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Teaching Information Literacy: Searching

A guide to assist instructors in incorporating information literacy concepts and assignments into their teaching

Searching as Strategic Exploration

"Searching for information is often nonlinear and iterative, requiring the evaluation of a range of information sources and the mental flexibility to pursue alternate avenues as new understanding develops." (From: ACRL Framework for Information Literacy for Higher Education)

(Image from: https://pixabay.com/en/explore-word-letters-boggle-game-1945678/)

Learner Goals

  • exhibit mental flexibility and creativity
  • understand that first attempts at searching do not always produce adequate results
  • realize that information sources vary greatly in content and format and have varying relevance and value, depending on the needs and nature of the search
  • seek guidance from experts, such as librarians, researchers, and professionals
  • recognize the value of browsing and other serendipitous methods of information gathering
  • persist in the face of search challenges, and know when they have enough information to complete the information task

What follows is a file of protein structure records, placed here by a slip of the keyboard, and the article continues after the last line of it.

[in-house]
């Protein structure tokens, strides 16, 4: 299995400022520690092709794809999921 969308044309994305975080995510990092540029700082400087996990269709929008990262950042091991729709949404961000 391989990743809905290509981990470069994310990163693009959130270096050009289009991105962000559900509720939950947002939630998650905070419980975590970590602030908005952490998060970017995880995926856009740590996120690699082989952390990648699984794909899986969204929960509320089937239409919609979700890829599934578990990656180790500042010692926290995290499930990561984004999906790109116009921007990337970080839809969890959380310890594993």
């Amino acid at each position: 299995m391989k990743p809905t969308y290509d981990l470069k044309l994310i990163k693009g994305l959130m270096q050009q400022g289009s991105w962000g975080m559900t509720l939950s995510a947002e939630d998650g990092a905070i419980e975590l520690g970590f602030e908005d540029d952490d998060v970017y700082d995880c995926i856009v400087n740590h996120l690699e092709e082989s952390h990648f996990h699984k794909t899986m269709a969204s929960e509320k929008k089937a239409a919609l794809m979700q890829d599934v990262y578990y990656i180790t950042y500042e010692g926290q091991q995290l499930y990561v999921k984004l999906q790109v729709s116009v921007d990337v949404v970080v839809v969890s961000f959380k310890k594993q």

(From: ACRL Framework for Information Literacy for Higher Education)

Learner Practices

  • determine the initial scope of the task required to meet their information needs;
  • identify interested parties, such as scholars, organizations, governments, and industries, who might produce information about a topic and then determine how to access that information;
  • utilize divergent (e.g., brainstorming) and convergent (e.g., selecting the best source) thinking when searching;
  • match information needs and search strategies to appropriate search tools;
  • design and refine needs and search strategies as necessary, based on search results;
  • understand how information systems (i.e., collections of recorded information) are organized in order to access relevant information;
  • use different types of searching language (e.g., controlled vocabulary, keywords, natural language) appropriately;
  • manage searching processes and results effectively.

(From: ACRL Framework for Information Literacy for Higher Education)

Example Lessons, Assignments, and Activities

An activity developed by Lucinda Rush to teach students how to construct database searches using Boolean operators.

Carolyn Caffrey Gardner's group activity can be used in a variety of disciplines and contexts. Pass the Problem aims to have students provide feedback to other students on database and keyword selection. By having students critique each other, it works to build critical self-reflection during the research process.

This lesson plan from Teaching Information Literacy Threshold Concepts, edited by Patricia Bravender, Hazel McClure, and Gayle Schaub and contributed by Ika Datig, addresses the search strategies and discovery tools students need to employ to recognize the possible reasons for setbacks and continue their research.

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